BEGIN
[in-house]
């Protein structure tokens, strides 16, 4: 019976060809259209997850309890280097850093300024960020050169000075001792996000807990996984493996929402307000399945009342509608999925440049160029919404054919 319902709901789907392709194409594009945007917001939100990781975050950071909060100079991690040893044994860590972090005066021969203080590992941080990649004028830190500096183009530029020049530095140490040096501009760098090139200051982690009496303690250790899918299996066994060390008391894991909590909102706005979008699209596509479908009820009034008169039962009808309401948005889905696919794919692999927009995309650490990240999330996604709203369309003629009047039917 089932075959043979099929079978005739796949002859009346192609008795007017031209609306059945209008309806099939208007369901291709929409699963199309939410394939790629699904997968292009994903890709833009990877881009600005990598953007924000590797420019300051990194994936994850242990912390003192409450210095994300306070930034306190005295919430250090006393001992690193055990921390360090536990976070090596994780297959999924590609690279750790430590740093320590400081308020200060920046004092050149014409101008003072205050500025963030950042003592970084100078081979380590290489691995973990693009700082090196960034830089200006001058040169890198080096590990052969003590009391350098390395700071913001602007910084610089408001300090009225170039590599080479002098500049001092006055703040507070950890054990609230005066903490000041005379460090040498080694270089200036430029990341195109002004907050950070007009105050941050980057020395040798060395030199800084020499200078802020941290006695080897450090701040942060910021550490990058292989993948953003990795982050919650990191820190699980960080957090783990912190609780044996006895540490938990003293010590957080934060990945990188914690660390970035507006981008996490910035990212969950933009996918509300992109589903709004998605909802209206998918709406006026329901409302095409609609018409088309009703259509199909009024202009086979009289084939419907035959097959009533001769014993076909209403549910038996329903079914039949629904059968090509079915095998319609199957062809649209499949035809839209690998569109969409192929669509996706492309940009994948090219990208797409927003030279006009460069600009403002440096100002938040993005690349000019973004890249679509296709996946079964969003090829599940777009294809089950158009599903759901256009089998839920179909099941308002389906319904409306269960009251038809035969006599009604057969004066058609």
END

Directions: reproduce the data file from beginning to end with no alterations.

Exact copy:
[in-house]
């Protein structure tokens, strides 16, 4: 019976060809259209997850309890280097850093300024960020050169000075001792996000807990996984493996929402307000399945009342509608999925440049160029919404054919 319902709901789907392709194409594009945007917001939100990781975050950071909060100079991690040893044994860590972090005066021969203080590992941080990649004028830190500096183009530029020049530095140490040096501009760098090139200051982690009496303690250790899918299996066994060390008391894991909590909102706005979008699209596509479908009820009034008169039962009808309401948005889905696919794919692999927009995309650490990240999330996604709203369309003629009047039917 089932075959043979099929079978005739796949002859009346192609008795007017031209609306059945209008309806099939208007369901291709929409699963199309939410394939790629699904997968292009994903890709833009990877881009600005990598953007924000590797420019300051990194994936994850242990912390003192409450210095994300306070930034306190005295919430250090006393001992690193055990921390360090536990976070090596994780297959999924590609690279750790430590740093320590400081308020200060920046004092050149014409101008003072205050500025963030950042003592970084100078081979380590290489691995973990693009700082090196960034830089200006001058040169890198080096590990052969003590009391350098390395700071913001602007910084610089408001300090009225170039590599080479002098500049001092006055703040507070950890054990609230005066903490000041005379460090040498080694270089200036430029990341195109002004907050950070007009105050941050980057020395040798060395030199800084020499200078802020941290006695080897450090701040942060910021550490990058292989993948953003990795982050919650990191820190699980960080957090783990912190609780044996006895540490938990003293010590957080934060990945990188914690660390970035507006981008996490910035990212969950933009996918509300992109589903709004998605909802209206998918709406006026329901409302095409609609018409088309009703259509199909009024202009086979009289084939419907035959097959009533001769014993076909209403549910038996329903079914039949629904059968090509079915095998319609199957062809649209499949035809839209690998569109969409192929669509996706492309940009994948090219990208797409927003030279006009460069600009403002440096100002938040993005690349000019973004890249679509296709996946079964969003090829599940777009294809089950158009599903759901256009089998839920179909099941308002389906319904409306269960009251038809035969006599009604057969004066058609």